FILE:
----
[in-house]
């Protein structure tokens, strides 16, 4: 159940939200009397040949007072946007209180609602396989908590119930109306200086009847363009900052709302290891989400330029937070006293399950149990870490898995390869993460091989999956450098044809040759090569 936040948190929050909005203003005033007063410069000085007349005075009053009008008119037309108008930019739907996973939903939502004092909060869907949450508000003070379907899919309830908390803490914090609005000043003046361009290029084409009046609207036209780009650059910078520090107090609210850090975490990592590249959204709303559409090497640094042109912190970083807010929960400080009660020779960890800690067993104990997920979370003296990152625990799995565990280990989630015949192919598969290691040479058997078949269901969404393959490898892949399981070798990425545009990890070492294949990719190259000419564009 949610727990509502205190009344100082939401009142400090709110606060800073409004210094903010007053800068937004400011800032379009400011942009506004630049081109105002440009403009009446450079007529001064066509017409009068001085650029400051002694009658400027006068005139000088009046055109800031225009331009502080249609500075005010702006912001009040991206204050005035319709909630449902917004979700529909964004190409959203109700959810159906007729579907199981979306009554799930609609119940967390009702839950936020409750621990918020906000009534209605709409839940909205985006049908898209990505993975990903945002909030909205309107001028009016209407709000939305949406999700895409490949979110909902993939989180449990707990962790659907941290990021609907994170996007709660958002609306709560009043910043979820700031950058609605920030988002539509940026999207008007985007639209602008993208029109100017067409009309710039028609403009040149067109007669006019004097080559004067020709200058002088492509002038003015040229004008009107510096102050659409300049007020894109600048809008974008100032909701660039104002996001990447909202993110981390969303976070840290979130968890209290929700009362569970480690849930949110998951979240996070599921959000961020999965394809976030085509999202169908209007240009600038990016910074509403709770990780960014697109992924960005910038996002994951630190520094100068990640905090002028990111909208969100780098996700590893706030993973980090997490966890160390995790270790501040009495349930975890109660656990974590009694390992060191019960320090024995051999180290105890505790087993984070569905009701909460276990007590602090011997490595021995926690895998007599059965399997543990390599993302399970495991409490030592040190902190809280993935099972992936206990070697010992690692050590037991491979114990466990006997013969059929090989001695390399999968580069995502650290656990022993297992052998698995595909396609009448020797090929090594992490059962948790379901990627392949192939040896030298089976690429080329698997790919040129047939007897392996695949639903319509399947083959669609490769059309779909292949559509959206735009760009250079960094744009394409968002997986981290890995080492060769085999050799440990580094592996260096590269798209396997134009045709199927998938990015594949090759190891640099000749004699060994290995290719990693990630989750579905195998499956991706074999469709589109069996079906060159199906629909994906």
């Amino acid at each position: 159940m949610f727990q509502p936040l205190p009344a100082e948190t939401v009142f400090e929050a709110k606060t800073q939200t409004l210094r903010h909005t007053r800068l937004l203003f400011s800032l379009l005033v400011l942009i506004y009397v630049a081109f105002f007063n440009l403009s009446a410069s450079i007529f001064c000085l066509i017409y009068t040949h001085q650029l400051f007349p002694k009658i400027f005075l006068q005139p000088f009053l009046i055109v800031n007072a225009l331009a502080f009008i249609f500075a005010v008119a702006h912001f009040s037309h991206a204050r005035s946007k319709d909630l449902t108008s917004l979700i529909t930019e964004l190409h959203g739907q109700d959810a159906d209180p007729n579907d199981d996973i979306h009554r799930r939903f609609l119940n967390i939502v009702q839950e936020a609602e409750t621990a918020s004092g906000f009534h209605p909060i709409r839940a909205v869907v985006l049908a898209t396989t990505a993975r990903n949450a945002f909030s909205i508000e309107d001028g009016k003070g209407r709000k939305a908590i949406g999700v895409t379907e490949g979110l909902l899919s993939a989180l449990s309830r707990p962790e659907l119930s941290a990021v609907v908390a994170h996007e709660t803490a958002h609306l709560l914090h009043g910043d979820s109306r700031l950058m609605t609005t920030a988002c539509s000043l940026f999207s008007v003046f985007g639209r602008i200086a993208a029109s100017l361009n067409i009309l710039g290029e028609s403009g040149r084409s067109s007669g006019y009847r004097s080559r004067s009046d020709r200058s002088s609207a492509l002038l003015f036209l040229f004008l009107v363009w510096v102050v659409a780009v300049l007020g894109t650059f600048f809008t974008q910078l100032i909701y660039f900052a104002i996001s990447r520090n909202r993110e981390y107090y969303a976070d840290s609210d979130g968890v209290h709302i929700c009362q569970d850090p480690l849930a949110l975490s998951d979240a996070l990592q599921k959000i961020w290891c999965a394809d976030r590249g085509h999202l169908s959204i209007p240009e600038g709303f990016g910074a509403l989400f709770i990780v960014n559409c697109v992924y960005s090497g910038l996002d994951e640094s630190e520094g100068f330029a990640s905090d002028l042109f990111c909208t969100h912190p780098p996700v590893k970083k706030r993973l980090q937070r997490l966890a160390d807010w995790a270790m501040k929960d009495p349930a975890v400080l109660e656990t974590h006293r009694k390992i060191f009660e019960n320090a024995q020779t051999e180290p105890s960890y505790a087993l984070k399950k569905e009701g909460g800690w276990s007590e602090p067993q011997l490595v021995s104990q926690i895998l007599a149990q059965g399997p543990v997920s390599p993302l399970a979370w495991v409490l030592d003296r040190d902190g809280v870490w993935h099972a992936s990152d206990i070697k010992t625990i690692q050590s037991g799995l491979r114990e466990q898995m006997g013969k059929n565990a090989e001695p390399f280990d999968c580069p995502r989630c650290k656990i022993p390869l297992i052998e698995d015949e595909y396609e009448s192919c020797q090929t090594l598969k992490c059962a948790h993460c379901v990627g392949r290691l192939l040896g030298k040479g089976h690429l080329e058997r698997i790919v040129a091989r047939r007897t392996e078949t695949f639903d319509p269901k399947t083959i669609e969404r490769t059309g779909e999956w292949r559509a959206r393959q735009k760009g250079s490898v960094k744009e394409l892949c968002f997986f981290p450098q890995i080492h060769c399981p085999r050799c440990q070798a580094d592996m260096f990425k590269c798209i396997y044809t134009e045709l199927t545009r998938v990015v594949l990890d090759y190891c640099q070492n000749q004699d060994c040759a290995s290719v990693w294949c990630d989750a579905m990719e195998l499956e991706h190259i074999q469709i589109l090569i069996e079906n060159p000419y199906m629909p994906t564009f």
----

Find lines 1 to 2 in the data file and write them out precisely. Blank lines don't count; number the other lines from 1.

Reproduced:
[in-house]
């Protein structure tokens, strides 16, 4: 159940939200009397040949007072946007209180609602396989908590119930109306200086009847363009900052709302290891989400330029937070006293399950149990870490898995390869993460091989999956450098044809040759090569 936040948190929050909005203003005033007063410069000085007349005075009053009008008119037309108008930019739907996973939903939502004092909060869907949450508000003070379907899919309830908390803490914090609005000043003046361009290029084409009046609207036209780009650059910078520090107090609210850090975490990592590249959204709303559409090497640094042109912190970083807010929960400080009660020779960890800690067993104990997920979370003296990152625990799995565990280990989630015949192919598969290691040479058997078949269901969404393959490898892949399981070798990425545009990890070492294949990719190259000419564009 949610727990509502205190009344100082939401009142400090709110606060800073409004210094903010007053800068937004400011800032379009400011942009506004630049081109105002440009403009009446450079007529001064066509017409009068001085650029400051002694009658400027006068005139000088009046055109800031225009331009502080249609500075005010702006912001009040991206204050005035319709909630449902917004979700529909964004190409959203109700959810159906007729579907199981979306009554799930609609119940967390009702839950936020409750621990918020906000009534209605709409839940909205985006049908898209990505993975990903945002909030909205309107001028009016209407709000939305949406999700895409490949979110909902993939989180449990707990962790659907941290990021609907994170996007709660958002609306709560009043910043979820700031950058609605920030988002539509940026999207008007985007639209602008993208029109100017067409009309710039028609403009040149067109007669006019004097080559004067020709200058002088492509002038003015040229004008009107510096102050659409300049007020894109600048809008974008100032909701660039104002996001990447909202993110981390969303976070840290979130968890209290929700009362569970480690849930949110998951979240996070599921959000961020999965394809976030085509999202169908209007240009600038990016910074509403709770990780960014697109992924960005910038996002994951630190520094100068990640905090002028990111909208969100780098996700590893706030993973980090997490966890160390995790270790501040009495349930975890109660656990974590009694390992060191019960320090024995051999180290105890505790087993984070569905009701909460276990007590602090011997490595021995926690895998007599059965399997543990390599993302399970495991409490030592040190902190809280993935099972992936206990070697010992690692050590037991491979114990466990006997013969059929090989001695390399999968580069995502650290656990022993297992052998698995595909396609009448020797090929090594992490059962948790379901990627392949192939040896030298089976690429080329698997790919040129047939007897392996695949639903319509399947083959669609490769059309779909292949559509959206735009760009250079960094744009394409968002997986981290890995080492060769085999050799440990580094592996260096590269798209396997134009045709199927998938990015594949090759190891640099000749004699060994290995290719990693990630989750579905195998499956991706074999469709589109069996079906060159199906629909994906």